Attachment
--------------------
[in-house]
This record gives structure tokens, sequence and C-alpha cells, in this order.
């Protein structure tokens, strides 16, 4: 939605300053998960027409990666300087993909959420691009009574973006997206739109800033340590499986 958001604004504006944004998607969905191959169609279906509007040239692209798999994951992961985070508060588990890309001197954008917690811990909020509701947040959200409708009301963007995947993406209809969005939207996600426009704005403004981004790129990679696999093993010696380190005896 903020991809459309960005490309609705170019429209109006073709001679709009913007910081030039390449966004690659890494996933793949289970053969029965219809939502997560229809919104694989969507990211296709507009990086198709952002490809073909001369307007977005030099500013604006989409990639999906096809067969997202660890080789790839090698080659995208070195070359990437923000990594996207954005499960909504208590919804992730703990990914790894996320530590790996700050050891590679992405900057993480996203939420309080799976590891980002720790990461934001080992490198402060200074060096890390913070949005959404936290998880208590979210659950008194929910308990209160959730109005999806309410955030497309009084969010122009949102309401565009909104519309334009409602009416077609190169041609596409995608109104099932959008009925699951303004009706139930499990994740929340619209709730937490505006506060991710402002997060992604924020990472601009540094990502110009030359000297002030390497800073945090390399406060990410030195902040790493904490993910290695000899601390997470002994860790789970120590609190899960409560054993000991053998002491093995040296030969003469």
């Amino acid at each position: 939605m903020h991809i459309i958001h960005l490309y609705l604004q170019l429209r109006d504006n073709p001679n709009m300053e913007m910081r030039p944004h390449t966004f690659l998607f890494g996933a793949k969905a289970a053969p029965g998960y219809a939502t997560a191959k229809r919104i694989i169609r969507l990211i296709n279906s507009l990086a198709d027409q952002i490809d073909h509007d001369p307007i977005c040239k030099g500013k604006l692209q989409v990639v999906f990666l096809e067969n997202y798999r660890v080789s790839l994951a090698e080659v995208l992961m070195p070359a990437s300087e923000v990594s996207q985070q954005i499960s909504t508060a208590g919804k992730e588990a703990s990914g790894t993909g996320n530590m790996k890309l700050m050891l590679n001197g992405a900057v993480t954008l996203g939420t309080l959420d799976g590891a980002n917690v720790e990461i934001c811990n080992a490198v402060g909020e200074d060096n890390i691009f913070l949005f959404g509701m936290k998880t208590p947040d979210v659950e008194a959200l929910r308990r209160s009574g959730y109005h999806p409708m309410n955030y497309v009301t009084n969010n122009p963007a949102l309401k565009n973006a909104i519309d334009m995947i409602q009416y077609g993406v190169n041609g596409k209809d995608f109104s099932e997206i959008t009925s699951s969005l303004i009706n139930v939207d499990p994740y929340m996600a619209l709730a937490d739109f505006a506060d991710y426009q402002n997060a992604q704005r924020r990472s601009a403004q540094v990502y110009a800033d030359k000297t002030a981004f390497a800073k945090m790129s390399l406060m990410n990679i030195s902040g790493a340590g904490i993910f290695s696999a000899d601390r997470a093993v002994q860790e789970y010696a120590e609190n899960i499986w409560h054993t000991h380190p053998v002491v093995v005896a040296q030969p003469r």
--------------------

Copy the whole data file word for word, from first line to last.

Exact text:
[in-house]
This record gives structure tokens, sequence and C-alpha cells, in this order.
């Protein structure tokens, strides 16, 4: 939605300053998960027409990666300087993909959420691009009574973006997206739109800033340590499986 958001604004504006944004998607969905191959169609279906509007040239692209798999994951992961985070508060588990890309001197954008917690811990909020509701947040959200409708009301963007995947993406209809969005939207996600426009704005403004981004790129990679696999093993010696380190005896 903020991809459309960005490309609705170019429209109006073709001679709009913007910081030039390449966004690659890494996933793949289970053969029965219809939502997560229809919104694989969507990211296709507009990086198709952002490809073909001369307007977005030099500013604006989409990639999906096809067969997202660890080789790839090698080659995208070195070359990437923000990594996207954005499960909504208590919804992730703990990914790894996320530590790996700050050891590679992405900057993480996203939420309080799976590891980002720790990461934001080992490198402060200074060096890390913070949005959404936290998880208590979210659950008194929910308990209160959730109005999806309410955030497309009084969010122009949102309401565009909104519309334009409602009416077609190169041609596409995608109104099932959008009925699951303004009706139930499990994740929340619209709730937490505006506060991710402002997060992604924020990472601009540094990502110009030359000297002030390497800073945090390399406060990410030195902040790493904490993910290695000899601390997470002994860790789970120590609190899960409560054993000991053998002491093995040296030969003469």
């Amino acid at each position: 939605m903020h991809i459309i958001h960005l490309y609705l604004q170019l429209r109006d504006n073709p001679n709009m300053e913007m910081r030039p944004h390449t966004f690659l998607f890494g996933a793949k969905a289970a053969p029965g998960y219809a939502t997560a191959k229809r919104i694989i169609r969507l990211i296709n279906s507009l990086a198709d027409q952002i490809d073909h509007d001369p307007i977005c040239k030099g500013k604006l692209q989409v990639v999906f990666l096809e067969n997202y798999r660890v080789s790839l994951a090698e080659v995208l992961m070195p070359a990437s300087e923000v990594s996207q985070q954005i499960s909504t508060a208590g919804k992730e588990a703990s990914g790894t993909g996320n530590m790996k890309l700050m050891l590679n001197g992405a900057v993480t954008l996203g939420t309080l959420d799976g590891a980002n917690v720790e990461i934001c811990n080992a490198v402060g909020e200074d060096n890390i691009f913070l949005f959404g509701m936290k998880t208590p947040d979210v659950e008194a959200l929910r308990r209160s009574g959730y109005h999806p409708m309410n955030y497309v009301t009084n969010n122009p963007a949102l309401k565009n973006a909104i519309d334009m995947i409602q009416y077609g993406v190169n041609g596409k209809d995608f109104s099932e997206i959008t009925s699951s969005l303004i009706n139930v939207d499990p994740y929340m996600a619209l709730a937490d739109f505006a506060d991710y426009q402002n997060a992604q704005r924020r990472s601009a403004q540094v990502y110009a800033d030359k000297t002030a981004f390497a800073k945090m790129s390399l406060m990410n990679i030195s902040g790493a340590g904490i993910f290695s696999a000899d601390r997470a093993v002994q860790e789970y010696a120590e609190n899960i499986w409560h054993t000991h380190p053998v002491v093995v005896a040296q030969p003469r």